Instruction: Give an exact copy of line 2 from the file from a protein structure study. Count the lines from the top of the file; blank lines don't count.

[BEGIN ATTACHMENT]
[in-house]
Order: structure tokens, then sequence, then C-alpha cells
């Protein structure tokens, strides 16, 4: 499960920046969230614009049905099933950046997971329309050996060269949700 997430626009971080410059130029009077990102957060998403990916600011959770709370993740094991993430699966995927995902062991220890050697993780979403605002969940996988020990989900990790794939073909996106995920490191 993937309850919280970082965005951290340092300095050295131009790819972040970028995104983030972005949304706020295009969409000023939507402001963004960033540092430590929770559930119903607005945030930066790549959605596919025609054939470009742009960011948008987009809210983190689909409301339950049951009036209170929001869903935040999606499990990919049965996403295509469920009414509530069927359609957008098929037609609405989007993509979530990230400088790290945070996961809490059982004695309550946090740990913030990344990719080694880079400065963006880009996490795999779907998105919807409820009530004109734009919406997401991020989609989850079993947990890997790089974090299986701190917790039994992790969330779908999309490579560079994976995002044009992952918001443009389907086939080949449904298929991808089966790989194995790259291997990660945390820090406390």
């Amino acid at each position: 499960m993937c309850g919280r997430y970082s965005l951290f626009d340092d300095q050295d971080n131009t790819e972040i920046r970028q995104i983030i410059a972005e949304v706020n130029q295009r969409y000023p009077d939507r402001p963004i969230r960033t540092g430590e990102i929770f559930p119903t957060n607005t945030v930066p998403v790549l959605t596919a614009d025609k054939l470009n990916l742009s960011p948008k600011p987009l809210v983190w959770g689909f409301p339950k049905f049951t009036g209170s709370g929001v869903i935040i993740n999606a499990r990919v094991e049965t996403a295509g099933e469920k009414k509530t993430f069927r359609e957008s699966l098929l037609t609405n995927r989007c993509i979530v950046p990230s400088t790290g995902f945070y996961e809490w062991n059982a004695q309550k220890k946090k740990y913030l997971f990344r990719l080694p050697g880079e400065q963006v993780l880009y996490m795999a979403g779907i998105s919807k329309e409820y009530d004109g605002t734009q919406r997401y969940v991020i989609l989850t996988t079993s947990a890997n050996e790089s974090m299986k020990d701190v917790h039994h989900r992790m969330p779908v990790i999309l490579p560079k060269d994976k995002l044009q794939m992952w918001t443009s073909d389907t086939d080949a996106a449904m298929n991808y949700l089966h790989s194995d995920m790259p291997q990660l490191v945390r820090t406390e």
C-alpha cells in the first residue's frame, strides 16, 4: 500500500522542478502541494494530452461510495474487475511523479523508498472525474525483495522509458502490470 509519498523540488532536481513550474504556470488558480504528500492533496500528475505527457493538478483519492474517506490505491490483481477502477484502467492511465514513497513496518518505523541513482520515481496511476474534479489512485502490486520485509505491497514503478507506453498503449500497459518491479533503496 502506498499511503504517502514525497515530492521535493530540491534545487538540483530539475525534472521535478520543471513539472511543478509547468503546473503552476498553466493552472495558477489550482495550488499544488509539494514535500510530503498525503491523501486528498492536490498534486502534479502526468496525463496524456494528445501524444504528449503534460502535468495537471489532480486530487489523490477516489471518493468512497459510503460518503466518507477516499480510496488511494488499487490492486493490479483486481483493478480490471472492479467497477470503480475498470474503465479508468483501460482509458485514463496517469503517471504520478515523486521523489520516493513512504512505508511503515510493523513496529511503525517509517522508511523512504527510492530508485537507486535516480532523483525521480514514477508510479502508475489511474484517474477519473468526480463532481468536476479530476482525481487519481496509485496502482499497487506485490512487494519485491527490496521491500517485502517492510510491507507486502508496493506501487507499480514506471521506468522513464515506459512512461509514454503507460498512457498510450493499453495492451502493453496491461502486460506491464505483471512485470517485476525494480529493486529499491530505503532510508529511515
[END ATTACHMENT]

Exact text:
Order: structure tokens, then sequence, then C-alpha cells